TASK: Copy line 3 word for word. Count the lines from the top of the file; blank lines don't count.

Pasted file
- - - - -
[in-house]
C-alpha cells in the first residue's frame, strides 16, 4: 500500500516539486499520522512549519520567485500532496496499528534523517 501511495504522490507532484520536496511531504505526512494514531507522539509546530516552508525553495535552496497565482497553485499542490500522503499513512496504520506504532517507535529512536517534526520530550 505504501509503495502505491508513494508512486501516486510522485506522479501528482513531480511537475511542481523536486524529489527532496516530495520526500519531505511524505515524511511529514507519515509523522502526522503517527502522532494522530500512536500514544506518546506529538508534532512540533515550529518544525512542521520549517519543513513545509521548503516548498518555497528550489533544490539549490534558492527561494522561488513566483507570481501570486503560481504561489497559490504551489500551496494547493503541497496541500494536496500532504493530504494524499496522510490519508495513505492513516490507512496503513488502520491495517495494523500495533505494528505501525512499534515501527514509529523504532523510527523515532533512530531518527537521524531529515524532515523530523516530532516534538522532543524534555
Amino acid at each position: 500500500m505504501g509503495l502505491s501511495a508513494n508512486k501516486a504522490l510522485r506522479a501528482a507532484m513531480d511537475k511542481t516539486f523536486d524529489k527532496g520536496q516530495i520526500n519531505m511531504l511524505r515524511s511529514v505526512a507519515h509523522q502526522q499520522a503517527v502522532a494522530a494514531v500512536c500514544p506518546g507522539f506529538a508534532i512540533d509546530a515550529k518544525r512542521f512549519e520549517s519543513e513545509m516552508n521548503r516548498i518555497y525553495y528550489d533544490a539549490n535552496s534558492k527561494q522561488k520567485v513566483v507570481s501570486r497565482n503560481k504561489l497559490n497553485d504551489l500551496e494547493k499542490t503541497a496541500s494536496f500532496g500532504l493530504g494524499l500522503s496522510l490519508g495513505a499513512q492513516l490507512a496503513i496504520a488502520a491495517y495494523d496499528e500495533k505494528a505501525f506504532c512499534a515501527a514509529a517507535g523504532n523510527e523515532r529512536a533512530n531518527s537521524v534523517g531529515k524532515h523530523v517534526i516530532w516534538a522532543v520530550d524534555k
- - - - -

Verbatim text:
Amino acid at each position: 500500500m505504501g509503495l502505491s501511495a508513494n508512486k501516486a504522490l510522485r506522479a501528482a507532484m513531480d511537475k511542481t516539486f523536486d524529489k527532496g520536496q516530495i520526500n519531505m511531504l511524505r515524511s511529514v505526512a507519515h509523522q502526522q499520522a503517527v502522532a494522530a494514531v500512536c500514544p506518546g507522539f506529538a508534532i512540533d509546530a515550529k518544525r512542521f512549519e520549517s519543513e513545509m516552508n521548503r516548498i518555497y525553495y528550489d533544490a539549490n535552496s534558492k527561494q522561488k520567485v513566483v507570481s501570486r497565482n503560481k504561489l497559490n497553485d504551489l500551496e494547493k499542490t503541497a496541500s494536496f500532496g500532504l493530504g494524499l500522503s496522510l490519508g495513505a499513512q492513516l490507512a496503513i496504520a488502520a491495517y495494523d496499528e500495533k505494528a505501525f506504532c512499534a515501527a514509529a517507535g523504532n523510527e523515532r529512536a533512530n531518527s537521524v534523517g531529515k524532515h523530523v517534526i516530532w516534538a522532543v520530550d524534555k